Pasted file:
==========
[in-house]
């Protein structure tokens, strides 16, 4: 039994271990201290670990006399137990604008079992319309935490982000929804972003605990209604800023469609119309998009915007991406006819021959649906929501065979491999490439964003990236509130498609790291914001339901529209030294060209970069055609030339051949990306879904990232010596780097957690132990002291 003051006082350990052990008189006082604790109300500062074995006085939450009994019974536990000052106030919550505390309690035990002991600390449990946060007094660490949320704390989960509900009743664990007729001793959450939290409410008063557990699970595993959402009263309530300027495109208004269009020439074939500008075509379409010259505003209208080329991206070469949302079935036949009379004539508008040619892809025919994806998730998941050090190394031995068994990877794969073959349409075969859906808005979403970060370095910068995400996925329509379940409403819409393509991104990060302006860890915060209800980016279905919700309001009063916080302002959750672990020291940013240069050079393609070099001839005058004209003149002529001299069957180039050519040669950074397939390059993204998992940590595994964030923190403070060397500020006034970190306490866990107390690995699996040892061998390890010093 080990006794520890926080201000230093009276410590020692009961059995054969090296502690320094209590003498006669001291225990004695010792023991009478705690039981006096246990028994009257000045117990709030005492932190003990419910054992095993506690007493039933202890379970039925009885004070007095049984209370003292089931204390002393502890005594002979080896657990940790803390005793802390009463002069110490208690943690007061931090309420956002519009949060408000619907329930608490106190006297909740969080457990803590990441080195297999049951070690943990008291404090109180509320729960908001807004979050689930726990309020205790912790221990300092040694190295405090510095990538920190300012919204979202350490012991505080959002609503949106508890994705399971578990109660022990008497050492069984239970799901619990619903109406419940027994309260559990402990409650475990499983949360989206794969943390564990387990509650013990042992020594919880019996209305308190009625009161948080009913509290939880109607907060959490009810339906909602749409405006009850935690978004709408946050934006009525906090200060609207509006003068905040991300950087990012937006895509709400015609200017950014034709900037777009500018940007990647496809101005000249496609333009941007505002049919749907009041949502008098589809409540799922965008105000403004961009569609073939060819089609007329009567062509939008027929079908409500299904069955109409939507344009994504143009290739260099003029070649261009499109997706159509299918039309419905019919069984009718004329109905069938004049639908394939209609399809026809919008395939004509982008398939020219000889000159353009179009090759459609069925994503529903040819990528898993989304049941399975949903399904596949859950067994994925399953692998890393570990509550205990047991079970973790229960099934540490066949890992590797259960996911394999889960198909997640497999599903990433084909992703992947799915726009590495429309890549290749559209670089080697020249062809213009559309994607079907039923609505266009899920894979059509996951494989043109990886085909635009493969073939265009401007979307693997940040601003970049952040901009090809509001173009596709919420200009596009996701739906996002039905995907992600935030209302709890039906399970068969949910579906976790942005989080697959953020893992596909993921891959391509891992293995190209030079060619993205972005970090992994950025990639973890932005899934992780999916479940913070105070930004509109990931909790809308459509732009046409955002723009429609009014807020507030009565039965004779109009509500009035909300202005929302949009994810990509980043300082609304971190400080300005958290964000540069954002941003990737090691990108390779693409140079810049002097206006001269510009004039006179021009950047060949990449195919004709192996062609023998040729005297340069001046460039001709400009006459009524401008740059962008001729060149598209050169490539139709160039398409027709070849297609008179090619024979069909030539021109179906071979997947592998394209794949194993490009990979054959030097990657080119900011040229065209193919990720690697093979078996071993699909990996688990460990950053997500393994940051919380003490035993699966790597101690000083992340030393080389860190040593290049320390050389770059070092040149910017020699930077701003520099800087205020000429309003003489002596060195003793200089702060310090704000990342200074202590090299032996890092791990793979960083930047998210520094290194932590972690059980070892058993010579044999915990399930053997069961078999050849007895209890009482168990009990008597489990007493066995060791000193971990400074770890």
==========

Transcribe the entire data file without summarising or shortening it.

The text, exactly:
[in-house]
């Protein structure tokens, strides 16, 4: 039994271990201290670990006399137990604008079992319309935490982000929804972003605990209604800023469609119309998009915007991406006819021959649906929501065979491999490439964003990236509130498609790291914001339901529209030294060209970069055609030339051949990306879904990232010596780097957690132990002291 003051006082350990052990008189006082604790109300500062074995006085939450009994019974536990000052106030919550505390309690035990002991600390449990946060007094660490949320704390989960509900009743664990007729001793959450939290409410008063557990699970595993959402009263309530300027495109208004269009020439074939500008075509379409010259505003209208080329991206070469949302079935036949009379004539508008040619892809025919994806998730998941050090190394031995068994990877794969073959349409075969859906808005979403970060370095910068995400996925329509379940409403819409393509991104990060302006860890915060209800980016279905919700309001009063916080302002959750672990020291940013240069050079393609070099001839005058004209003149002529001299069957180039050519040669950074397939390059993204998992940590595994964030923190403070060397500020006034970190306490866990107390690995699996040892061998390890010093 080990006794520890926080201000230093009276410590020692009961059995054969090296502690320094209590003498006669001291225990004695010792023991009478705690039981006096246990028994009257000045117990709030005492932190003990419910054992095993506690007493039933202890379970039925009885004070007095049984209370003292089931204390002393502890005594002979080896657990940790803390005793802390009463002069110490208690943690007061931090309420956002519009949060408000619907329930608490106190006297909740969080457990803590990441080195297999049951070690943990008291404090109180509320729960908001807004979050689930726990309020205790912790221990300092040694190295405090510095990538920190300012919204979202350490012991505080959002609503949106508890994705399971578990109660022990008497050492069984239970799901619990619903109406419940027994309260559990402990409650475990499983949360989206794969943390564990387990509650013990042992020594919880019996209305308190009625009161948080009913509290939880109607907060959490009810339906909602749409405006009850935690978004709408946050934006009525906090200060609207509006003068905040991300950087990012937006895509709400015609200017950014034709900037777009500018940007990647496809101005000249496609333009941007505002049919749907009041949502008098589809409540799922965008105000403004961009569609073939060819089609007329009567062509939008027929079908409500299904069955109409939507344009994504143009290739260099003029070649261009499109997706159509299918039309419905019919069984009718004329109905069938004049639908394939209609399809026809919008395939004509982008398939020219000889000159353009179009090759459609069925994503529903040819990528898993989304049941399975949903399904596949859950067994994925399953692998890393570990509550205990047991079970973790229960099934540490066949890992590797259960996911394999889960198909997640497999599903990433084909992703992947799915726009590495429309890549290749559209670089080697020249062809213009559309994607079907039923609505266009899920894979059509996951494989043109990886085909635009493969073939265009401007979307693997940040601003970049952040901009090809509001173009596709919420200009596009996701739906996002039905995907992600935030209302709890039906399970068969949910579906976790942005989080697959953020893992596909993921891959391509891992293995190209030079060619993205972005970090992994950025990639973890932005899934992780999916479940913070105070930004509109990931909790809308459509732009046409955002723009429609009014807020507030009565039965004779109009509500009035909300202005929302949009994810990509980043300082609304971190400080300005958290964000540069954002941003990737090691990108390779693409140079810049002097206006001269510009004039006179021009950047060949990449195919004709192996062609023998040729005297340069001046460039001709400009006459009524401008740059962008001729060149598209050169490539139709160039398409027709070849297609008179090619024979069909030539021109179906071979997947592998394209794949194993490009990979054959030097990657080119900011040229065209193919990720690697093979078996071993699909990996688990460990950053997500393994940051919380003490035993699966790597101690000083992340030393080389860190040593290049320390050389770059070092040149910017020699930077701003520099800087205020000429309003003489002596060195003793200089702060310090704000990342200074202590090299032996890092791990793979960083930047998210520094290194932590972690059980070892058993010579044999915990399930053997069961078999050849007895209890009482168990009990008597489990007493066995060791000193971990400074770890």